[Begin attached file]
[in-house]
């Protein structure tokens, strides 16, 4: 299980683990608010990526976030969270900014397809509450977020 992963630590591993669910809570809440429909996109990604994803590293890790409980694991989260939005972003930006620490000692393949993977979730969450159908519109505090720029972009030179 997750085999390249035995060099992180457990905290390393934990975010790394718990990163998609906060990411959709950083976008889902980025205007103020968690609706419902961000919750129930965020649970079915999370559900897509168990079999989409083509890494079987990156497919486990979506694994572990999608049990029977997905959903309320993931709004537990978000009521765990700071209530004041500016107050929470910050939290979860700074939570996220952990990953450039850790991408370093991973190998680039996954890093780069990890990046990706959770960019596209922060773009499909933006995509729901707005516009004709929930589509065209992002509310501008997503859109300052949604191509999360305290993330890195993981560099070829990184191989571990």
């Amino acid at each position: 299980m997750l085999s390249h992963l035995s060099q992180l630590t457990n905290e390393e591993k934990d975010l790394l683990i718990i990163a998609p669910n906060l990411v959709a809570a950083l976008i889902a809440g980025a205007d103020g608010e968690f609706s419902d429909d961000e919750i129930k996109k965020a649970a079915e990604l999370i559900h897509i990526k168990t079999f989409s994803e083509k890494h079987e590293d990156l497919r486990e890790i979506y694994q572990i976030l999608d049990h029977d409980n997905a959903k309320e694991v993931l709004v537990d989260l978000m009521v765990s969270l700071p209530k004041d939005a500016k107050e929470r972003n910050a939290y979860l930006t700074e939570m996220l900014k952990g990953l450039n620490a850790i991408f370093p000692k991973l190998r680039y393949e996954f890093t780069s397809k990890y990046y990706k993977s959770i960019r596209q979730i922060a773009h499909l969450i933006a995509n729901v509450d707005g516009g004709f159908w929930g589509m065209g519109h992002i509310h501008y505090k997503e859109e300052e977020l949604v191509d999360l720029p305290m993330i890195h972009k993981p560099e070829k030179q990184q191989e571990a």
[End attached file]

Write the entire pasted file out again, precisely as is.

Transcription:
[in-house]
């Protein structure tokens, strides 16, 4: 299980683990608010990526976030969270900014397809509450977020 992963630590591993669910809570809440429909996109990604994803590293890790409980694991989260939005972003930006620490000692393949993977979730969450159908519109505090720029972009030179 997750085999390249035995060099992180457990905290390393934990975010790394718990990163998609906060990411959709950083976008889902980025205007103020968690609706419902961000919750129930965020649970079915999370559900897509168990079999989409083509890494079987990156497919486990979506694994572990999608049990029977997905959903309320993931709004537990978000009521765990700071209530004041500016107050929470910050939290979860700074939570996220952990990953450039850790991408370093991973190998680039996954890093780069990890990046990706959770960019596209922060773009499909933006995509729901707005516009004709929930589509065209992002509310501008997503859109300052949604191509999360305290993330890195993981560099070829990184191989571990």
């Amino acid at each position: 299980m997750l085999s390249h992963l035995s060099q992180l630590t457990n905290e390393e591993k934990d975010l790394l683990i718990i990163a998609p669910n906060l990411v959709a809570a950083l976008i889902a809440g980025a205007d103020g608010e968690f609706s419902d429909d961000e919750i129930k996109k965020a649970a079915e990604l999370i559900h897509i990526k168990t079999f989409s994803e083509k890494h079987e590293d990156l497919r486990e890790i979506y694994q572990i976030l999608d049990h029977d409980n997905a959903k309320e694991v993931l709004v537990d989260l978000m009521v765990s969270l700071p209530k004041d939005a500016k107050e929470r972003n910050a939290y979860l930006t700074e939570m996220l900014k952990g990953l450039n620490a850790i991408f370093p000692k991973l190998r680039y393949e996954f890093t780069s397809k990890y990046y990706k993977s959770i960019r596209q979730i922060a773009h499909l969450i933006a995509n729901v509450d707005g516009g004709f159908w929930g589509m065209g519109h992002i509310h501008y505090k997503e859109e300052e977020l949604v191509d999360l720029p305290m993330i890195h972009k993981p560099e070829k030179q990184q191989e571990a």